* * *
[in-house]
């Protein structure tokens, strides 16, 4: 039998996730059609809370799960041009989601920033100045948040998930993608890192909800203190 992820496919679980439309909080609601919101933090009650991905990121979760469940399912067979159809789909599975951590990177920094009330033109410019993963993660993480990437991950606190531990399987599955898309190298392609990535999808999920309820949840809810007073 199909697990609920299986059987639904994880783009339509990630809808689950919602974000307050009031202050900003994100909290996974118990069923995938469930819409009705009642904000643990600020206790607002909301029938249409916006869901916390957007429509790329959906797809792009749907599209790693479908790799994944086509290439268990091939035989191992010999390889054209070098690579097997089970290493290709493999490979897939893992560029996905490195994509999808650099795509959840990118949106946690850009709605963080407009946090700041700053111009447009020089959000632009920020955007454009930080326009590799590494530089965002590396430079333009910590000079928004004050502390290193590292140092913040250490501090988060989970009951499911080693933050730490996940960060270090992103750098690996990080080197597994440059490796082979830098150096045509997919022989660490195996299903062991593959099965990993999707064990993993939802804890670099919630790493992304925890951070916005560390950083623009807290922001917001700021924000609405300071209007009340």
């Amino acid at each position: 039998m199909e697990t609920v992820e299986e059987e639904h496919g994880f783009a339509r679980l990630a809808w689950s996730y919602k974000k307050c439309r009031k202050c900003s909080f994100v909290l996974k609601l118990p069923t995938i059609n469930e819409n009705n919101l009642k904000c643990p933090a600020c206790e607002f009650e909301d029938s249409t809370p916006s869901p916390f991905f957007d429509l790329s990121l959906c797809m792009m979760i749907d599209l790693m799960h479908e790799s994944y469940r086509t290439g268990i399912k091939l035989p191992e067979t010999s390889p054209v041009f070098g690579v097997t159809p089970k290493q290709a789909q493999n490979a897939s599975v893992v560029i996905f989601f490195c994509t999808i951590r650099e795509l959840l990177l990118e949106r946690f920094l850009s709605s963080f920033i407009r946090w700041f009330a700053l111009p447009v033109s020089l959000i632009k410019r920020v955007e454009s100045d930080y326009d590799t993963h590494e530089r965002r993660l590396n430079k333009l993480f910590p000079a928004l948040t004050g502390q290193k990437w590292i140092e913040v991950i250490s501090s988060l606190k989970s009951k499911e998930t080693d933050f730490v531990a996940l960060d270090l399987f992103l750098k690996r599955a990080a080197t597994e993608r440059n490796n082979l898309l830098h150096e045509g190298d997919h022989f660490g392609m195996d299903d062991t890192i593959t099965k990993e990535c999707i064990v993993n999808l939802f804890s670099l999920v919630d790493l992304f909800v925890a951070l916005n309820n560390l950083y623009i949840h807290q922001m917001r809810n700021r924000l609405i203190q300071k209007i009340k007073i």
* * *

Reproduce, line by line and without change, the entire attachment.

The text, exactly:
[in-house]
């Protein structure tokens, strides 16, 4: 039998996730059609809370799960041009989601920033100045948040998930993608890192909800203190 992820496919679980439309909080609601919101933090009650991905990121979760469940399912067979159809789909599975951590990177920094009330033109410019993963993660993480990437991950606190531990399987599955898309190298392609990535999808999920309820949840809810007073 199909697990609920299986059987639904994880783009339509990630809808689950919602974000307050009031202050900003994100909290996974118990069923995938469930819409009705009642904000643990600020206790607002909301029938249409916006869901916390957007429509790329959906797809792009749907599209790693479908790799994944086509290439268990091939035989191992010999390889054209070098690579097997089970290493290709493999490979897939893992560029996905490195994509999808650099795509959840990118949106946690850009709605963080407009946090700041700053111009447009020089959000632009920020955007454009930080326009590799590494530089965002590396430079333009910590000079928004004050502390290193590292140092913040250490501090988060989970009951499911080693933050730490996940960060270090992103750098690996990080080197597994440059490796082979830098150096045509997919022989660490195996299903062991593959099965990993999707064990993993939802804890670099919630790493992304925890951070916005560390950083623009807290922001917001700021924000609405300071209007009340």
């Amino acid at each position: 039998m199909e697990t609920v992820e299986e059987e639904h496919g994880f783009a339509r679980l990630a809808w689950s996730y919602k974000k307050c439309r009031k202050c900003s909080f994100v909290l996974k609601l118990p069923t995938i059609n469930e819409n009705n919101l009642k904000c643990p933090a600020c206790e607002f009650e909301d029938s249409t809370p916006s869901p916390f991905f957007d429509l790329s990121l959906c797809m792009m979760i749907d599209l790693m799960h479908e790799s994944y469940r086509t290439g268990i399912k091939l035989p191992e067979t010999s390889p054209v041009f070098g690579v097997t159809p089970k290493q290709a789909q493999n490979a897939s599975v893992v560029i996905f989601f490195c994509t999808i951590r650099e795509l959840l990177l990118e949106r946690f920094l850009s709605s963080f920033i407009r946090w700041f009330a700053l111009p447009v033109s020089l959000i632009k410019r920020v955007e454009s100045d930080y326009d590799t993963h590494e530089r965002r993660l590396n430079k333009l993480f910590p000079a928004l948040t004050g502390q290193k990437w590292i140092e913040v991950i250490s501090s988060l606190k989970s009951k499911e998930t080693d933050f730490v531990a996940l960060d270090l399987f992103l750098k690996r599955a990080a080197t597994e993608r440059n490796n082979l898309l830098h150096e045509g190298d997919h022989f660490g392609m195996d299903d062991t890192i593959t099965k990993e990535c999707i064990v993993n999808l939802f804890s670099l999920v919630d790493l992304f909800v925890a951070l916005n309820n560390l950083y623009i949840h807290q922001m917001r809810n700021r924000l609405i203190q300071k209007i009340k007073i």